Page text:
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On the right is GM's fourth generation fuel cell stack, used in the 2007 Equinox FCV. On the left is the dramatically shrunk, lighter fuel cell, which still outputs the same power.  (Source: GM via Treehugger)

The old Equinox engine with its fuel cell system is seen on the left, with the petite new system on the right.  (Source: GM via Treehugger)
Company plans to sell vehicles with the system by 2015

Is the automotive market ready for fuel cell vehicles?  Is it even ready for electric vehicles?  

In both cases GM thinks the answer is "yes" and it is leading the charge to deploy these technologies.  The 2011 Chevy Volt, set to launch later this year, will be the first mass market electric vehicle to be sold in the U.S. (past EVs saw limited distribution).  And GM announced today that it was beginning testing of production-intent fuel cells in preparation for a 2015 fuel cell (FC) vehicle launch.

In 2008, we tested GM's Equinox FC vehicles on the roads of Las Vegas.  Since then the fleet has logged the most miles of any fuel cell fleet GM is aware of -- 1.3 million everyday miles in total.

GM has applied those lessons to make a dramatically improved next generation fuel cell systemdesign.  The design is 220 pounds lighter, is about half the size, and uses only about a third of the precious platinum that the 2008 cells used (80 grams used in the old stack, 30 g in the new stack).

Charles Freese, executive director of GM's Global Fuel Cell Activities states, "Our learning from Project Driveway has been tremendous and these vehicles have been very important to our program.  The 30 months we committed to the demonstration are winding down, but we will keep upgrades of these vehicles running and will continue learning from them while we focus efforts on the production-intent program for 2015."

The launch of official testing of the new design will coincide with the wind down of GM's 2007 project, dubbed "Project Driveway".  Elaborates Freese, "Some of the 119 fuel cell electric vehicles in Project Driveway will receive hardware and software upgrades and will become part of a technology demonstration program with the U.S. Department of Energy. Others will be driven by businesses and a few will be used to continue showing that, with proper fueling infrastructure, hydrogen fuel cells are a viable alternative to gasoline-powered vehicles.  We will continue to use the Project Driveway fleet strategically to advance fuel cell technology, hydrogen infrastructure, and GM's vehicle electrification goals."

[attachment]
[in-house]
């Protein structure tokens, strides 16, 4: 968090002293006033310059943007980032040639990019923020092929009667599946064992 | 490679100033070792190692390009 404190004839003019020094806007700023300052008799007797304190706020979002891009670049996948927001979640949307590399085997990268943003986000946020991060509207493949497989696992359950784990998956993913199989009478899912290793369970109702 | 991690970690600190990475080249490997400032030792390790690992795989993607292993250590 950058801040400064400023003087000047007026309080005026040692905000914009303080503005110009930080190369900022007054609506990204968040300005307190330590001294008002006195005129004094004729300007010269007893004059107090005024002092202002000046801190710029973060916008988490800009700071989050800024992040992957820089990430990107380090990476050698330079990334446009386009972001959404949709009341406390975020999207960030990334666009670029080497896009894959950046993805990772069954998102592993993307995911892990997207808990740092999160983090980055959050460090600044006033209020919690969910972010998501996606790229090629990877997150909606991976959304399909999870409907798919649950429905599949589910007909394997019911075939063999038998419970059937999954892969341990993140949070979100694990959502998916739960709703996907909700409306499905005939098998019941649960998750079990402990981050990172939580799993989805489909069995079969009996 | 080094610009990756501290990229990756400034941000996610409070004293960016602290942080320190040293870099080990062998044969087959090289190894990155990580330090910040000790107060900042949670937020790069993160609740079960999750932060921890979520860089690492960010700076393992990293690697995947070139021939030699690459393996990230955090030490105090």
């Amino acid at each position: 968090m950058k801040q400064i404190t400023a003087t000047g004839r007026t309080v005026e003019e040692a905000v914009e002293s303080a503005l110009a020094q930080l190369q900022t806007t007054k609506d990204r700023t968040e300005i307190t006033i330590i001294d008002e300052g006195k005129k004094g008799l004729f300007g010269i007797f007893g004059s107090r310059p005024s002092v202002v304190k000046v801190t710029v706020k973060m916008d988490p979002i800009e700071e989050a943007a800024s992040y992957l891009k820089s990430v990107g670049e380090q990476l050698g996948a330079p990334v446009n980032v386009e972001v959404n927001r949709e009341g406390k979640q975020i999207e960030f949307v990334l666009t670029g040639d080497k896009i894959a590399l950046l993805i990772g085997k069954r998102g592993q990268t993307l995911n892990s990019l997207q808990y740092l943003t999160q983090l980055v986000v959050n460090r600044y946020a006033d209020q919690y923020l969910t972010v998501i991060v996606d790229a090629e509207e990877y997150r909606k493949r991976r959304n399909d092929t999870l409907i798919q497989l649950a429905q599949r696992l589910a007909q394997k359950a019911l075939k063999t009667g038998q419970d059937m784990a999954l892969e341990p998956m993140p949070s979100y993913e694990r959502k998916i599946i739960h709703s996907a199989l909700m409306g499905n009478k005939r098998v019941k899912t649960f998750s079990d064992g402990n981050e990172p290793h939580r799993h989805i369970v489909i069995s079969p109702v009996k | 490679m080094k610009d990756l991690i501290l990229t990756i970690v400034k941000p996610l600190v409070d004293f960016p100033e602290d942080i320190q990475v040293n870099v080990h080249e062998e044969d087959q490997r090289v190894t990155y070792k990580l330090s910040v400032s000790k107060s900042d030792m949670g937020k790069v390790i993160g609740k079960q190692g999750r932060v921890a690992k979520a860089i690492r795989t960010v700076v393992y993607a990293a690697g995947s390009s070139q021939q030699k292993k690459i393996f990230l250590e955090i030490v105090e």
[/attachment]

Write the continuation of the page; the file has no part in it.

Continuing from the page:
Stephanie White, a fuel cell advocate who was among the first Project Driveway participants and is an avid blogger on hydrogen in the automotive sector, was the first individual to receive a long-term loan of the next generation fuel cell vehicle.  

She describes her past experiences, stating, "Driving the Chevy fuel cell around LA has been an amazing experience.  People are always stopping me to ask questions about the vehicle and I tell them how powerful and eco-friendly it is."

Durability remains a concern for the cells.  They currently are good for about 80,000 miles.  GM hopes to bump that to 120,000 miles by 2015.  GM also hopes to get the amount of platinum used in the stack under 10 g, while maintaining equivalent power.  By 2015 the company plans on producing about 10,000 fuel cell vehicles a year.

GM still faces significant challenges even if it can produce a moderately affordable fuel cell design.  Foremost is the lack of hydrogen infrastructure.  With no infrastructure in place throughout much of the country, FC vehicles may only be able to operate in limited areas like New York and California.